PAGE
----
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Listeria

Listeria Outbreaks and Infections

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Updated June 20, 2014

Written or reviewed by a board-certified physician. See About.com's Medical Review Board.

Rocky Ford cantaloupes are associated with the latest Listeria outbreak.

Rocky Ford cantaloupes are associated with the latest Listeria outbreak.

Photo courtesy of the FDA

Listeria

Listeria monocytogenes is a bacteria that can contaminate food, and it's responsible for around 1,600 cases of listeriosis (infection with Listeria) each year in the United States.

Listeria is commonly found in soil and the stool of many animals, which is likely why it is so easy for food to become contaminated.

Although cooking foods appropriately and pasteurization can kill the Listeria bacteria, that isn't going to help for contaminated foods like cantaloupe, for which the bacteria can even get inside the fruit. Many cases of food poisoning can be prevented by following basic food safety techniques, including washing your hands, separating foods so they don't contaminate each other, cooking foods to appropriate temperatures, and refrigerating foods within two hours.

Listeria Symptoms

People may develop listeriosis up to 21 to 30 days after eating something contaminated with Listeria. However, in some people this incubation period may be much longer, up to 70 days.

Unlike other causes of food poisoning, like Salmonella and E. coli, that typically cause limited gastrointestinal symptoms, such as diarrhea and vomiting, Listeria symptoms can be more invasive.

In addition to diarrhea, invasive Listeria symptoms can include flu-like symptoms such as fever and muscle aches, and a headache. In people who have a weak immune system, there is also the risk of developing a stiff neck, confusion, loss of balance, and convulsions (seizures) because of sepsis (blood infection) or meningoencephalitis.

Pregnant women might only have mild, flu-like symptoms if they have Listeria, however, the infection can lead to a stillbirth, miscarriage, premature delivery, or a life-threatening infection in the newborn baby. That is why pregnant women are often warned to not eat high-risk foods that might be contaminated with the Listeria bacteria.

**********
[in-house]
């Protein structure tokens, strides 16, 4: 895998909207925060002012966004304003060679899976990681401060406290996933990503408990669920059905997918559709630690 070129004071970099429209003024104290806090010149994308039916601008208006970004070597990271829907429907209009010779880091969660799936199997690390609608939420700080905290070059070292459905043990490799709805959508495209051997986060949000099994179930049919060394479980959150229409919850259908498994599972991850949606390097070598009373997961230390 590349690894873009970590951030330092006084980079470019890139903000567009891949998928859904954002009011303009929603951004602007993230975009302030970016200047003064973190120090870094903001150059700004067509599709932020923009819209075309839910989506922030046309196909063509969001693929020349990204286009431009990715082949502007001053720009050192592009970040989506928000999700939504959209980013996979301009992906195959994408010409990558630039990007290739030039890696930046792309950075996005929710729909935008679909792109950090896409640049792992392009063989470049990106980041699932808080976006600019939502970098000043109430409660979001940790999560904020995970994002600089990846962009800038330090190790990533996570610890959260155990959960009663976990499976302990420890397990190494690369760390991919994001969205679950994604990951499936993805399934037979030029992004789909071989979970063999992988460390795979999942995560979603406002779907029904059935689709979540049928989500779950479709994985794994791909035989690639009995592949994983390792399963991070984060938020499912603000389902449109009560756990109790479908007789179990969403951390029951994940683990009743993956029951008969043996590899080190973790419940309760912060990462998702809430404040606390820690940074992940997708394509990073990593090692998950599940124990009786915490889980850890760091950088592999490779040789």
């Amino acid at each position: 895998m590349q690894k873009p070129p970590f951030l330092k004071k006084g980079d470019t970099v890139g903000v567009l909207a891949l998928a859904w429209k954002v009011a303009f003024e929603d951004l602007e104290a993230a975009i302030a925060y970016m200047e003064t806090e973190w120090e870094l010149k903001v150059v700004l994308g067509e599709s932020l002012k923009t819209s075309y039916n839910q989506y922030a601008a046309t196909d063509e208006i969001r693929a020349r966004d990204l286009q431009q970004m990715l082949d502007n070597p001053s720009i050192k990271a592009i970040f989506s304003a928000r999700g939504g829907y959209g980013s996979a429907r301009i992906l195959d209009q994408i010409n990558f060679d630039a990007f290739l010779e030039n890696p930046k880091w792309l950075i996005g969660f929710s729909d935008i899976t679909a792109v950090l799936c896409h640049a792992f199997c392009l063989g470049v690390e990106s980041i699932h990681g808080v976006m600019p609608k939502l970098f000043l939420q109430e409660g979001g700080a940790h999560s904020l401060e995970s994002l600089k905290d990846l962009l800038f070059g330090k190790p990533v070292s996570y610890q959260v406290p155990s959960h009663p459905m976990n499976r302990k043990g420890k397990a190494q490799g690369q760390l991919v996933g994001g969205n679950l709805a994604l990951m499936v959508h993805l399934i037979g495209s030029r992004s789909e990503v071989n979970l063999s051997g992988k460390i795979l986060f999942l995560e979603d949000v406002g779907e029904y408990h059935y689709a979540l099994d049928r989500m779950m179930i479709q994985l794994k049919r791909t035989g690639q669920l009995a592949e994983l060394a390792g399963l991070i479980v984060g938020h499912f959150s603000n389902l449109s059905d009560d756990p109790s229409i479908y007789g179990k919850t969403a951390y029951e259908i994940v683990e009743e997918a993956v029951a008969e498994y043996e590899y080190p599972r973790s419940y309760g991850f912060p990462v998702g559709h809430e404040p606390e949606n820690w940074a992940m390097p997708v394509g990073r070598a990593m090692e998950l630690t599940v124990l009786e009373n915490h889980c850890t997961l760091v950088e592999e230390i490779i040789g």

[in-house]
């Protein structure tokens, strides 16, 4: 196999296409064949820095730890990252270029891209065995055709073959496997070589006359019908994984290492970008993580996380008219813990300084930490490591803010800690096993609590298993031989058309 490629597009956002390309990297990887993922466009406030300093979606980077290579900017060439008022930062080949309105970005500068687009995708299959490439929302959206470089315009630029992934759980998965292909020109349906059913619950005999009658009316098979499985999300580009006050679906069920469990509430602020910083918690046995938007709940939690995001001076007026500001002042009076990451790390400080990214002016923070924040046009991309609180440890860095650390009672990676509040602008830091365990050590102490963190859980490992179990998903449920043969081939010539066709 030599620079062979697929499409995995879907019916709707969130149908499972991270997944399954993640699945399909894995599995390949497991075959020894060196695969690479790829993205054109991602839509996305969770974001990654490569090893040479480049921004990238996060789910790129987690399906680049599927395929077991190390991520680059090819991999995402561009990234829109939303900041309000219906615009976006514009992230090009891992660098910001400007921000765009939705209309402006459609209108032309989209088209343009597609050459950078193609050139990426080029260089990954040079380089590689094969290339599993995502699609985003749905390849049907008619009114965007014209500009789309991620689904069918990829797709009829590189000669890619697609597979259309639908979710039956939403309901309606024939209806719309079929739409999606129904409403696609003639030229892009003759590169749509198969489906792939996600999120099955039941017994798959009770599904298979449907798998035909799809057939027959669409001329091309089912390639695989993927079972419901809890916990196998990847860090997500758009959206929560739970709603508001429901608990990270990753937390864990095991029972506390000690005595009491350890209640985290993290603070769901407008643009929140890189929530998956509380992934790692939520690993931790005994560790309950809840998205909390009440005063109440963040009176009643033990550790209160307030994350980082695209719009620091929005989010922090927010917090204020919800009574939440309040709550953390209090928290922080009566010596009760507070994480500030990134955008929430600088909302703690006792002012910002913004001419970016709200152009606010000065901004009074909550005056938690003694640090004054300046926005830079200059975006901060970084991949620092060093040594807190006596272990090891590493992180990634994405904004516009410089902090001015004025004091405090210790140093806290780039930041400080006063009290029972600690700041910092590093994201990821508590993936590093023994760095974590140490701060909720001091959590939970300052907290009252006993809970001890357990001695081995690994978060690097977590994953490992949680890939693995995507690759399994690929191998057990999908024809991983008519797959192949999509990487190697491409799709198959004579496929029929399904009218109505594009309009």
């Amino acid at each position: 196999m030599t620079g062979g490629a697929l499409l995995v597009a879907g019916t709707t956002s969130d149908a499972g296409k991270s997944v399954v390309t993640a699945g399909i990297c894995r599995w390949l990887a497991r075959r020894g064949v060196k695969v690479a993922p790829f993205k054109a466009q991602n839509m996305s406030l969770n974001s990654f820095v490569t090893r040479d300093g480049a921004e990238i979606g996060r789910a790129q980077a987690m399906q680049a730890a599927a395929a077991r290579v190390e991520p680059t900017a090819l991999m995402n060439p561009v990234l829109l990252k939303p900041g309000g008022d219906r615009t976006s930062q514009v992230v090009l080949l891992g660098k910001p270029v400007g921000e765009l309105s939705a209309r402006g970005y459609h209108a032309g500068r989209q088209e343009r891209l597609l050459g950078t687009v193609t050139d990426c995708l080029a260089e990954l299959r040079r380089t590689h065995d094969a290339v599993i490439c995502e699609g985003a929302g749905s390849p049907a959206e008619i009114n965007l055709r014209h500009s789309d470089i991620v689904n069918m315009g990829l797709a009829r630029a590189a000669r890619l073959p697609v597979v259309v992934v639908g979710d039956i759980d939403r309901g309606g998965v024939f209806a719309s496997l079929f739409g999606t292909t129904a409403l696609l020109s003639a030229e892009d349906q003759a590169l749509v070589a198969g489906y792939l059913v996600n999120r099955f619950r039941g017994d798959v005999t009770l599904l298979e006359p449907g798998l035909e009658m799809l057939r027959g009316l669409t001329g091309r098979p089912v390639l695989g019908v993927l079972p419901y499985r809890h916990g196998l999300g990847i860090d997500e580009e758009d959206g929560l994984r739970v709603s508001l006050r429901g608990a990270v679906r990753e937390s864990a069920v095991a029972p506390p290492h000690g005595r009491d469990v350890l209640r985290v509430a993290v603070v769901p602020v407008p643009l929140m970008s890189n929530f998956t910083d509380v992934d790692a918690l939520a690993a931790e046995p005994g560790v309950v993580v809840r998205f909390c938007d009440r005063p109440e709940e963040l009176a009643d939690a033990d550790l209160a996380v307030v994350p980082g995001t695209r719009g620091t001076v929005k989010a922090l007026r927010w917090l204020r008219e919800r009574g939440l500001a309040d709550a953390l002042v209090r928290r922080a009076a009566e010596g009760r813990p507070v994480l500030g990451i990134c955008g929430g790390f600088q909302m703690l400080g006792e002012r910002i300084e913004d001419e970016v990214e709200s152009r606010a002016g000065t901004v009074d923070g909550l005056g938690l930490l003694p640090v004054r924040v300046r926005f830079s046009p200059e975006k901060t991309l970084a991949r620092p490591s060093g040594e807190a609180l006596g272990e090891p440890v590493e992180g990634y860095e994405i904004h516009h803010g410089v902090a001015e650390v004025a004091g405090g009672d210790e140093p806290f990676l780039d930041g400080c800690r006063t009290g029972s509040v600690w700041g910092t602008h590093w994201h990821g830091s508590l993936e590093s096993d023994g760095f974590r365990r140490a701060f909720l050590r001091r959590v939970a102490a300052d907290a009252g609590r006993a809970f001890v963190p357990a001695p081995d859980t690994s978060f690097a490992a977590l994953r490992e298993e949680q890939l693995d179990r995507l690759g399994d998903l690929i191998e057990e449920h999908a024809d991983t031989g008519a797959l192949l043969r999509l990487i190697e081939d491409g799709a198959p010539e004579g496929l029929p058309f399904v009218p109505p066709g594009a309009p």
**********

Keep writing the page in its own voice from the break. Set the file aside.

Keep in mind that listeriosis is rare in otherwise healthy children.

Listeria Outbreaks

The 2011 outbreak of Listeria associated with Rocky Ford cantaloupes from Jensen Farms has gotten a lot of attention, as it's been linked to at least 139 sick people in 28 states, and has caused 29 deaths.

Other Listeria outbreaks have included:

  • a 2010 Listeria outbreak associated with eating hog head cheese in Louisiana, leading to 8 infections, including 2 deaths.
  • a 2007 Listeria outbreak associated with pasteurized milk in Massachusetts that got 5 people sick, leading to 3 deaths. It is thought that the milk became contaminated after pasteurization.
  • a 2000 Listeria outbreak associated with eating deli turkey meat in 10 states, leading to at least 29 infections, four deaths and three miscarriages/stillbirths.
  • a 1998 Listeria outbreak associated with eating hot dogs in 24 states, leading to 108 people getting sick, including 14 deaths
  • a 1985 Listeria outbreak associated with eating Mexican-style cheese in Los Angelas and Orange Counties, Calif., leading to 142 people getting sick and 48 deaths, including 20 fetuses, 10 neonates, and 18 nonpregnant adults.

Treatment with antibiotics is available for high-risk patients with listeriosis, although keep in mind that even with treatment, listeriosis can still be a deadly infection.

Listeria Facts

People don't usually think of Listeria when they think of food contamination, as other bacteria more commonly cause outbreaks and infections.

  • Of the 1,600 annual cases of listeriosis that are detected, there are about 260 deaths.

  • People most at risk for listeriosis include pregnant women, newborn babies, people with immune system problems and chronic disease, and older adults.

  • Listeriosis is not contagious - you can't get it from someone that has a Listeria infection.

  • Unlike most other bacteria, Listeria can grow on foods that are stored safely in your refrigerator.

  • Foods that are commonly associated with listeriosis include hot dogs, luncheon and deli meat, raw milk, soft cheeses made with unpasteurized milk, refrigerated pate and meat spreads, and refrigerated smoked seafood.

  • Fruits and vegetables, such as cantaloupe and lettuce, are not usually associated with listeriosis.

Talk to your doctor if you think that you might have eaten a food that was contaminated with Listeria and you have developed listeriosis. Testing can be done to confirm the diagnosis.



Sources:

CDC. Multistate Outbreak of Listeriosis Associated with Jensen Farms Cantaloupe - United States, August-September 2011. September 30, 2011 / Vol. 60 / Early Release.

CDC. Multistate Outbreak of Listeriosis - United States, 1998. December 25, 1998 / 47(50);1085-6.

Kliegman: Nelson Textbook of Pediatrics, 19th ed.

Long: Principles and Practice of Pediatric Infectious Diseases Revised Reprint, 3rd ed.

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